Microsoft acknowledged this week a new weakness that allows hacked
Web sites to infect PCs merely displaying specific images in the Internet Explorer
Our newsletter and Web site will sport a new logo, shown above,
beginning with our next regular issue on Sept. 14.
We wanted to surprise you, but we figured we’d better give you some warning. We didn’t
want you to open your e-mail next month and think unknown people were sending you some
new, weird newsletter. Nope, it’s just the same old weird
Readers have asked me, “How quickly is my computer protected after Patch
Tuesday, if I have auto-updates turned on?”
The question arises because most of the patches that Microsoft posted on
Aug. 8 took a lot longer than
usual to download. It appears that Windows Update, when configured to
download and install patches automatically, didn’t start downloading most
patches until three days after Patch Tuesday. Some PCs didn’t auto-install all
of the security patches until nine days had passed.
A sweeping review of 10 security suites published in a major computer magazine
last month featured some very unlikely rankings for this crucial category of products.
After examining the evidence, I’ve found that some material facts were omitted from
the article, rendering its ratings useless.
As though we didn’t have enough to worry about with viruses and worms, my
readers are reporting all kinds of trouble with the IE7 beta, Windows Update,
and Microsoft’s little-known dumprep.exe program.
I’ll show you how to get over these and other software gotchas in the tips
The shock waves caused Microsoft’s decision to quietly install Windows Genuine
Advantage through its security update mechanism are still being felt my
The marketplace for non-Microsoft antivirus packages, security suites, and the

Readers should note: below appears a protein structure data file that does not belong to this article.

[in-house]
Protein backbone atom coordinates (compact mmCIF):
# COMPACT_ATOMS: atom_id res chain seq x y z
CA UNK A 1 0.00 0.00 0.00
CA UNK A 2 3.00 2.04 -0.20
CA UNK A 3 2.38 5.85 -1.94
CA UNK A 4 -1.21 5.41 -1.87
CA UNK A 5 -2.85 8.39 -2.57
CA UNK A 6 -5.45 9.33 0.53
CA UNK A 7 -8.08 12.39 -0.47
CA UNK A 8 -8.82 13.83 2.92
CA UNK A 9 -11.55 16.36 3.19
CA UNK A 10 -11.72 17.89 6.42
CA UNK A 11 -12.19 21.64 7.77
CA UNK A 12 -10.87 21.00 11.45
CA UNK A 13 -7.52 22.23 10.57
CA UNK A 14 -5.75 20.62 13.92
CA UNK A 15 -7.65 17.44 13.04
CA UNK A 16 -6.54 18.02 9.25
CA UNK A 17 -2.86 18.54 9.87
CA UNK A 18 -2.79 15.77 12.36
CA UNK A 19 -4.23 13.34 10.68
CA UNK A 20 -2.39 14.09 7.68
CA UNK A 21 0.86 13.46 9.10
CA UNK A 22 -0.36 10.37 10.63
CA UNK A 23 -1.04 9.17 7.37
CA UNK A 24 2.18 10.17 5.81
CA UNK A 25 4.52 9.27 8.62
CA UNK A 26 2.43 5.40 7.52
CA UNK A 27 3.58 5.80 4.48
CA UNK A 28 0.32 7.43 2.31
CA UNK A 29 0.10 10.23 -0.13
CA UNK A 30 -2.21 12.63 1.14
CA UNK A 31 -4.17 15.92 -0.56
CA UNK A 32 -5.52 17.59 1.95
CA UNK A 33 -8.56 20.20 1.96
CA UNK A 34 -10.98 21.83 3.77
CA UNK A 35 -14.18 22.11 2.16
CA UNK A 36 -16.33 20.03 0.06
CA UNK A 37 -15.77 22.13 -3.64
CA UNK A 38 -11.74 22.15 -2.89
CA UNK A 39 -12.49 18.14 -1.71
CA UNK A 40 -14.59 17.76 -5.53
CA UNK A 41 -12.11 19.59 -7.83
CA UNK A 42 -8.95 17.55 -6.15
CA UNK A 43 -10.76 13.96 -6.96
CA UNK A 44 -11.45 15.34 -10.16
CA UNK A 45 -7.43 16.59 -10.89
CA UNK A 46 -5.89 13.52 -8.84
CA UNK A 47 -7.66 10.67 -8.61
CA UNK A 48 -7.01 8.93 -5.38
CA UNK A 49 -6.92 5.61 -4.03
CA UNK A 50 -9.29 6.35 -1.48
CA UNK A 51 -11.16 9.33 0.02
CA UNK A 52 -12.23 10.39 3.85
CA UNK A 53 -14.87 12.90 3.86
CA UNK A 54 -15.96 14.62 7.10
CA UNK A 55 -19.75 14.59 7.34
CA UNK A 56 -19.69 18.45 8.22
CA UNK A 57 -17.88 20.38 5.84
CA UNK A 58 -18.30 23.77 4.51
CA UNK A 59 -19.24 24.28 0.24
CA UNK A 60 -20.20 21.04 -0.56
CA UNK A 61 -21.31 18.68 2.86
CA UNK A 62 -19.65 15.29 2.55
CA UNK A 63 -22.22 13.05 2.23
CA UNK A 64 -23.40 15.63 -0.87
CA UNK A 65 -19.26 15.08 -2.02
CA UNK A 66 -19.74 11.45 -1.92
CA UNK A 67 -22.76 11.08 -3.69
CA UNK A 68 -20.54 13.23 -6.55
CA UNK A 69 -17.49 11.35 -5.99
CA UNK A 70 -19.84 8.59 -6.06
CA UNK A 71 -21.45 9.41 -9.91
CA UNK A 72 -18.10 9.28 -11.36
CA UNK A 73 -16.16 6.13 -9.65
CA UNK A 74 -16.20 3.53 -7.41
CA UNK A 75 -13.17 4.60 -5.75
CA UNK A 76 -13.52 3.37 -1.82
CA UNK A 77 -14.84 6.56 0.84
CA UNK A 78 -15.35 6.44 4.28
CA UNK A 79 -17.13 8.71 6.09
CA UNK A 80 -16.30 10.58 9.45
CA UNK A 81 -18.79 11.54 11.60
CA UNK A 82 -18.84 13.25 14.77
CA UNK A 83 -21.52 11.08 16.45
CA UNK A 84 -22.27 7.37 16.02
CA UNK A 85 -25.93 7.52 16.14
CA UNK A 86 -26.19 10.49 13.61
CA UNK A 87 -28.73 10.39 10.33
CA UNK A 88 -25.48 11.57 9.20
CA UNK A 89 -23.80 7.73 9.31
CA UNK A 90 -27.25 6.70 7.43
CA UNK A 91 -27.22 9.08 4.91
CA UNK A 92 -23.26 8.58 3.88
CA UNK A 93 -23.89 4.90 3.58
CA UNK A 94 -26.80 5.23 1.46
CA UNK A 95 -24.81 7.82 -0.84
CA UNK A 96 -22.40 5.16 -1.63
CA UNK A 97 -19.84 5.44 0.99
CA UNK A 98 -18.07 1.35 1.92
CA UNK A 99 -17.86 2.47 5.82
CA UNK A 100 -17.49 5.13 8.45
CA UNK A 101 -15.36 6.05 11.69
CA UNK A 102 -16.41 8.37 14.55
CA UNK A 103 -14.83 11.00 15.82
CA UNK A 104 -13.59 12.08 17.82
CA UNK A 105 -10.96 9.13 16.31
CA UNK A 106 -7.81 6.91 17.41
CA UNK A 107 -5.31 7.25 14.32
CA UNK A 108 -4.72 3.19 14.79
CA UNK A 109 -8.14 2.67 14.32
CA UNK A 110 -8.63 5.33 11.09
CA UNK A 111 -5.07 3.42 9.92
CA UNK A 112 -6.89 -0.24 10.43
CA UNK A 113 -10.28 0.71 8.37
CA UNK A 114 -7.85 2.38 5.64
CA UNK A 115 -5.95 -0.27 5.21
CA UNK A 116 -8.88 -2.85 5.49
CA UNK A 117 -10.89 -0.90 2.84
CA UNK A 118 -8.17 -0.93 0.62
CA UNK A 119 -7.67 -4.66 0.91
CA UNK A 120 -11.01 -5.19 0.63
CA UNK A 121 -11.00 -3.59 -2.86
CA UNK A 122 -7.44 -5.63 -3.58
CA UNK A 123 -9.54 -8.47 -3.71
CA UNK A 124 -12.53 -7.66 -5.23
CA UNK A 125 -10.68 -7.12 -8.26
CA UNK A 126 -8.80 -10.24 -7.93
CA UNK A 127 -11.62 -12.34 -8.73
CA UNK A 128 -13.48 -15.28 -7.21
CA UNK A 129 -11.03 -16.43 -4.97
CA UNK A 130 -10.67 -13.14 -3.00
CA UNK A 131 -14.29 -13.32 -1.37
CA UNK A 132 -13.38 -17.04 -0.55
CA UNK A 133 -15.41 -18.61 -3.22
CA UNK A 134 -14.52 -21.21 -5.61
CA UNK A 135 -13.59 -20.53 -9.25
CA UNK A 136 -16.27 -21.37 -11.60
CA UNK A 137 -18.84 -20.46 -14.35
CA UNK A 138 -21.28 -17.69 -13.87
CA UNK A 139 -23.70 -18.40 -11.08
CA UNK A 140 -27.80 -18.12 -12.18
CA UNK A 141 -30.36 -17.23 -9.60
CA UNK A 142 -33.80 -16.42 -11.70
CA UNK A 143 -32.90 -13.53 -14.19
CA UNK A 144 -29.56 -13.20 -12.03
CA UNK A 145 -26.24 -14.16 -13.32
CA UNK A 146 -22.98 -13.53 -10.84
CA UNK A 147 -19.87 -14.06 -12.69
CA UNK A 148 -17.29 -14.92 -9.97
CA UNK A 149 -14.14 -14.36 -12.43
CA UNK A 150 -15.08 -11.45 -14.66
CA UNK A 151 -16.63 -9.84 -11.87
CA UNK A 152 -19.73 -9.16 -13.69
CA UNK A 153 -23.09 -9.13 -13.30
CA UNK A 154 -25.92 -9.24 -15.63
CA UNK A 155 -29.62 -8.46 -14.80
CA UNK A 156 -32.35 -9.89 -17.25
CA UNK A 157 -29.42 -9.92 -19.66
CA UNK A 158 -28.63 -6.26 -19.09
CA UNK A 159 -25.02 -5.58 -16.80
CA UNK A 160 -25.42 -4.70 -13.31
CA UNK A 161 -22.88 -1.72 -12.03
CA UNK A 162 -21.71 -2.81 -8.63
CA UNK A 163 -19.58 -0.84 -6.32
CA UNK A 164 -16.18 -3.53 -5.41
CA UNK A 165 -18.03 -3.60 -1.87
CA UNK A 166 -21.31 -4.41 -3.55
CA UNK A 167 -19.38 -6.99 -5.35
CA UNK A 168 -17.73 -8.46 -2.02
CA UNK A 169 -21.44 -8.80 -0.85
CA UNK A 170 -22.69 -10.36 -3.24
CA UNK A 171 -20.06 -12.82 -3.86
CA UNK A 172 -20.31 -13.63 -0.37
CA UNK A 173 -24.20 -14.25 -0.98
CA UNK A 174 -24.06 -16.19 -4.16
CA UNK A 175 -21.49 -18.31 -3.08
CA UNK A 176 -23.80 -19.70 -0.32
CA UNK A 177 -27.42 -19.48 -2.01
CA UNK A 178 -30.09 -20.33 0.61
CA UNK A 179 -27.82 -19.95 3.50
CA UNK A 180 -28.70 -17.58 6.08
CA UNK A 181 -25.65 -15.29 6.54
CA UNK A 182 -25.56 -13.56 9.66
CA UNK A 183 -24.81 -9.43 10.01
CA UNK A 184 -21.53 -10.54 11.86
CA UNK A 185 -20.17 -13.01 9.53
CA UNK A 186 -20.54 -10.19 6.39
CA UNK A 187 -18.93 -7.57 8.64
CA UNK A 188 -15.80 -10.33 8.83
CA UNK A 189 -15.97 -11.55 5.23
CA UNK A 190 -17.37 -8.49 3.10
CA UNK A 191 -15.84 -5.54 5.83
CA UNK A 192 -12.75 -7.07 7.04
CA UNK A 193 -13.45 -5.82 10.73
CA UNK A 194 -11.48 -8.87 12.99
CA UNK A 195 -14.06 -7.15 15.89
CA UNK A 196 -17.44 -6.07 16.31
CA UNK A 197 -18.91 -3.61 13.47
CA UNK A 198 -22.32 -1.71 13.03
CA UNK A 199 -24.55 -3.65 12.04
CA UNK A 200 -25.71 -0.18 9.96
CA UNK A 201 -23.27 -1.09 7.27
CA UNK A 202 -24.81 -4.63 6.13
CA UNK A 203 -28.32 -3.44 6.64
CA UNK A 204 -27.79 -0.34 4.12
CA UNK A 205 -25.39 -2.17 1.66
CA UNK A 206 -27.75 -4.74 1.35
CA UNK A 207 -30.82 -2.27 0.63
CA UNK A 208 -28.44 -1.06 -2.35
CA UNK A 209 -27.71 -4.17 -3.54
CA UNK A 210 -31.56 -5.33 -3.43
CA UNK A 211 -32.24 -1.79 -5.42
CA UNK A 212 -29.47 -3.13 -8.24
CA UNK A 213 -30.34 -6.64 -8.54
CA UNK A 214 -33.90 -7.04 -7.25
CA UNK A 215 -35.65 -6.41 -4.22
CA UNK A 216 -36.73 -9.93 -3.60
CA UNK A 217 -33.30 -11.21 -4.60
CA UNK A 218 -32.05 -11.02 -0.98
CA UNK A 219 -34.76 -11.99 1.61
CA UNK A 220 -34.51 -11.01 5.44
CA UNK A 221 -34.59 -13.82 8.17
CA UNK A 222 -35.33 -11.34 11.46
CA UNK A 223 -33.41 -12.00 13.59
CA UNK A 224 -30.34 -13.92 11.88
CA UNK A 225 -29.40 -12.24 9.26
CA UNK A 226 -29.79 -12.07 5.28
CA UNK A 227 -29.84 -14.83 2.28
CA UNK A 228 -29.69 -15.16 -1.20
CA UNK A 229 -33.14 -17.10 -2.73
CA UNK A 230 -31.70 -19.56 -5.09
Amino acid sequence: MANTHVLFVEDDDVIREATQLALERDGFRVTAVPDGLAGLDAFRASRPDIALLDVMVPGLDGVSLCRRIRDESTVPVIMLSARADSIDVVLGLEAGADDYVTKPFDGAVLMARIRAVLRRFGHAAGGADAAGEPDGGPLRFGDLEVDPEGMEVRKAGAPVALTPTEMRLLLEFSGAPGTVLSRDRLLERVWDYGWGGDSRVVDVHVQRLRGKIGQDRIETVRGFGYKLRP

crowded with well-known competitors. contrast, the field of Windows Update alternatives is new and
the players are little-known. Until more reviews have been published major
test labs, I’ll keep bringing you my findings and the comments of Windows users
who are doing their own analyses.
I announced in the July 13 newsletter that Shavlik Technologies, a well-known
patch-management vendor, had released a free and capable
replacement for Microsoft’s Windows Update (WU) service.
The Shavlik program, known as NetChk Protect, is free for
up to one year, can remotely update 1 to 10 PCs from a single PC on a network, and
supports far more programs than Microsoft’s offering does.
I can’t remember a time when the newsletter has received more heartfelt tips
from readers than the controversy of the last two months over Microsoft’s
automatic downloading of Windows Genuine Advantage, which phoned home every 24
More than 300 well-thought-out comments streamed in. We’ll never be able to respond in full to everyone individually, but we hope
this section will serve to recognize everyone’s help while giving you the useful info you need.
In my last issue, I reported that Microsoft’s in-house Windows Update routine
is now likely to download marketing gimmicks such as Windows Genuine Advantage to your
PC. I advised all Windows users, other than novices, to turn off Automatic
The Internet interprets Microsoft as damage and routes around it.
My apologies to John Gilmore for tweaking his famous 1993
quote about censorship. But the above statement just happens to sum up the
alternatives Windows users are adopting ever since Microsoft’s “Windows Genuine
Advantage” (WGA) debacle.